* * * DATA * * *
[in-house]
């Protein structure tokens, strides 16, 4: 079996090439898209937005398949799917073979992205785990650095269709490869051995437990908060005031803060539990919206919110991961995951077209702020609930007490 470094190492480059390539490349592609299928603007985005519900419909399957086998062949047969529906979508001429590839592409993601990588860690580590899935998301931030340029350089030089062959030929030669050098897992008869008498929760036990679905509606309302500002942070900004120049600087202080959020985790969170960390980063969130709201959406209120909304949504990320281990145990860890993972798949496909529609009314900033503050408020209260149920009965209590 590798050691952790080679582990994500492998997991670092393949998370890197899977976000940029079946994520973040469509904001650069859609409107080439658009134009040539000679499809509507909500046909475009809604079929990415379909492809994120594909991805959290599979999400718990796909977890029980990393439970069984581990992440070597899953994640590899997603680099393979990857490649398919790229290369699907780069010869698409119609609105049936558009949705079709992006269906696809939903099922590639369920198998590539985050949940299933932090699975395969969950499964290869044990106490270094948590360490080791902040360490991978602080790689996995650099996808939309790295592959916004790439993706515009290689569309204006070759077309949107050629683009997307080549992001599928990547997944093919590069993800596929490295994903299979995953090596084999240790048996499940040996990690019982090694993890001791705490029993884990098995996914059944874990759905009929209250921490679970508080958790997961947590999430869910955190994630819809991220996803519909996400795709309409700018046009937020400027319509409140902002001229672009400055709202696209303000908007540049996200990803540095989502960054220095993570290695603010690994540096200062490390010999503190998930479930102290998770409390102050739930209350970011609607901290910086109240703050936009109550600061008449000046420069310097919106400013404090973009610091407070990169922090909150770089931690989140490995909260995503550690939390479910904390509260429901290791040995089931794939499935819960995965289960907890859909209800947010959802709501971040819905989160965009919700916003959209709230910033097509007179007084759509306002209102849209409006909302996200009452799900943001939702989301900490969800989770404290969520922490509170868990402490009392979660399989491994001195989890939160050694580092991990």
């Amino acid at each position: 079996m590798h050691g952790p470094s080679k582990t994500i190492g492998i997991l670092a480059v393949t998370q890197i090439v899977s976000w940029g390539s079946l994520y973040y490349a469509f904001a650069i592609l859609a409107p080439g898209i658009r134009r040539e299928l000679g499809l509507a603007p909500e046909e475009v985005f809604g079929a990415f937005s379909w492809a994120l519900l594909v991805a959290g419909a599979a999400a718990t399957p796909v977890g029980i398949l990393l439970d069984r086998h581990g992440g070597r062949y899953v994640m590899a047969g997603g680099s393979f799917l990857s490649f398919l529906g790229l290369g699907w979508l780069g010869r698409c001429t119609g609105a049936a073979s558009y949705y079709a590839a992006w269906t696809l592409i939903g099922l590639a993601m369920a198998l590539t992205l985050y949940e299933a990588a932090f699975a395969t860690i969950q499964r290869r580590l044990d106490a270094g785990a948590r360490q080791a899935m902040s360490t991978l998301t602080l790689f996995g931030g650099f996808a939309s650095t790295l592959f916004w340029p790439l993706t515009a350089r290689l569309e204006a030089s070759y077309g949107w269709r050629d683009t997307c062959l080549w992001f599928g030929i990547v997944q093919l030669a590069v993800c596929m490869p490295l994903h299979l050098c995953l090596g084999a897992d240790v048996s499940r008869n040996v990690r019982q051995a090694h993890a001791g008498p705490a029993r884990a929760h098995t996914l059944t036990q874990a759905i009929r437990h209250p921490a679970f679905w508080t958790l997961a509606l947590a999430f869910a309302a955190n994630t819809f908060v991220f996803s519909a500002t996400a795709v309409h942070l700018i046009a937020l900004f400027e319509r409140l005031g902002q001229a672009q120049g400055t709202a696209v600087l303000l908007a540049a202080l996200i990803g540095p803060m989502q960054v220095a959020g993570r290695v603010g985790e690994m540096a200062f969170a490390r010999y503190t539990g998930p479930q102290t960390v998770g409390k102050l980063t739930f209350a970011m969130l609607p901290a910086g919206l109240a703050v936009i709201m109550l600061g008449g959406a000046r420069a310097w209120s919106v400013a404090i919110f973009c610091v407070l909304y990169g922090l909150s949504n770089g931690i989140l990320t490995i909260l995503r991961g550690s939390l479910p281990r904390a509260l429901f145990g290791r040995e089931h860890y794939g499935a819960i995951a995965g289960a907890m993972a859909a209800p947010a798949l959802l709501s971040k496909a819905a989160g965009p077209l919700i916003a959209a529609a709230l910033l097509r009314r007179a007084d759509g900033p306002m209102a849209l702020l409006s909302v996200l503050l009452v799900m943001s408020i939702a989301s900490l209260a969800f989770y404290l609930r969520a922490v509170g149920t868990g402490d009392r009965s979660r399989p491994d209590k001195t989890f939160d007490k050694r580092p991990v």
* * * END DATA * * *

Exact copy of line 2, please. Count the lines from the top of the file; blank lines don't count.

């Protein structure tokens, strides 16, 4: 079996090439898209937005398949799917073979992205785990650095269709490869051995437990908060005031803060539990919206919110991961995951077209702020609930007490 470094190492480059390539490349592609299928603007985005519900419909399957086998062949047969529906979508001429590839592409993601990588860690580590899935998301931030340029350089030089062959030929030669050098897992008869008498929760036990679905509606309302500002942070900004120049600087202080959020985790969170960390980063969130709201959406209120909304949504990320281990145990860890993972798949496909529609009314900033503050408020209260149920009965209590 590798050691952790080679582990994500492998997991670092393949998370890197899977976000940029079946994520973040469509904001650069859609409107080439658009134009040539000679499809509507909500046909475009809604079929990415379909492809994120594909991805959290599979999400718990796909977890029980990393439970069984581990992440070597899953994640590899997603680099393979990857490649398919790229290369699907780069010869698409119609609105049936558009949705079709992006269906696809939903099922590639369920198998590539985050949940299933932090699975395969969950499964290869044990106490270094948590360490080791902040360490991978602080790689996995650099996808939309790295592959916004790439993706515009290689569309204006070759077309949107050629683009997307080549992001599928990547997944093919590069993800596929490295994903299979995953090596084999240790048996499940040996990690019982090694993890001791705490029993884990098995996914059944874990759905009929209250921490679970508080958790997961947590999430869910955190994630819809991220996803519909996400795709309409700018046009937020400027319509409140902002001229672009400055709202696209303000908007540049996200990803540095989502960054220095993570290695603010690994540096200062490390010999503190998930479930102290998770409390102050739930209350970011609607901290910086109240703050936009109550600061008449000046420069310097919106400013404090973009610091407070990169922090909150770089931690989140490995909260995503550690939390479910904390509260429901290791040995089931794939499935819960995965289960907890859909209800947010959802709501971040819905989160965009919700916003959209709230910033097509007179007084759509306002209102849209409006909302996200009452799900943001939702989301900490969800989770404290969520922490509170868990402490009392979660399989491994001195989890939160050694580092991990």